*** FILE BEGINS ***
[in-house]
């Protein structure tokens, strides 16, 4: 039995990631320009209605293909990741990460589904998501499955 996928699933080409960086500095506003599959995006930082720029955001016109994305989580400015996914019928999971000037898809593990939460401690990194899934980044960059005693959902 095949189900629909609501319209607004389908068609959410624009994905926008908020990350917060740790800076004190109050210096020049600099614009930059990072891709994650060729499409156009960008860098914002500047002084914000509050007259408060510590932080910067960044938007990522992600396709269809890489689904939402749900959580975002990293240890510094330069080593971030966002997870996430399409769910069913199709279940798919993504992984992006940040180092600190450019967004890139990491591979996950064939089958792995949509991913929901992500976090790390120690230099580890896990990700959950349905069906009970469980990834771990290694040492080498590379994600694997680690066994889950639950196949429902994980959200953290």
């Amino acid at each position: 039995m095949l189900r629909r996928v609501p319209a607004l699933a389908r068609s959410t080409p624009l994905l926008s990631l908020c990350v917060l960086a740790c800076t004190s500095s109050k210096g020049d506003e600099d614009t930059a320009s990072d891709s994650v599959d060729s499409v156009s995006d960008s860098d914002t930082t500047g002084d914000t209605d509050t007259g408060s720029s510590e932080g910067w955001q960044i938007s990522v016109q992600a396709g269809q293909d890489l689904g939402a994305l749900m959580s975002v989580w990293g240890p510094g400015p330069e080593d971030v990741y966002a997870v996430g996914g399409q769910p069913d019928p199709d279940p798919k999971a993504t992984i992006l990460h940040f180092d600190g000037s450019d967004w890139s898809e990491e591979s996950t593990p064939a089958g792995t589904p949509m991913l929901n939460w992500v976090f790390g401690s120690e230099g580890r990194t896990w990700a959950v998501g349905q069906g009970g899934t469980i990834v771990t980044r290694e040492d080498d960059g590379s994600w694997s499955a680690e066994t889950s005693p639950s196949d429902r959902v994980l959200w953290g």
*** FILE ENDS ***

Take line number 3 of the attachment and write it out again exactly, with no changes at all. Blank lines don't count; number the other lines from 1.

């Amino acid at each position: 039995m095949l189900r629909r996928v609501p319209a607004l699933a389908r068609s959410t080409p624009l994905l926008s990631l908020c990350v917060l960086a740790c800076t004190s500095s109050k210096g020049d506003e600099d614009t930059a320009s990072d891709s994650v599959d060729s499409v156009s995006d960008s860098d914002t930082t500047g002084d914000t209605d509050t007259g408060s720029s510590e932080g910067w955001q960044i938007s990522v016109q992600a396709g269809q293909d890489l689904g939402a994305l749900m959580s975002v989580w990293g240890p510094g400015p330069e080593d971030v990741y966002a997870v996430g996914g399409q769910p069913d019928p199709d279940p798919k999971a993504t992984i992006l990460h940040f180092d600190g000037s450019d967004w890139s898809e990491e591979s996950t593990p064939a089958g792995t589904p949509m991913l929901n939460w992500v976090f790390g401690s120690e230099g580890r990194t896990w990700a959950v998501g349905q069906g009970g899934t469980i990834v771990t980044r290694e040492d080498d960059g590379s994600w694997s499955a680690e066994t889950s005693p639950s196949d429902r959902v994980l959200w953290g």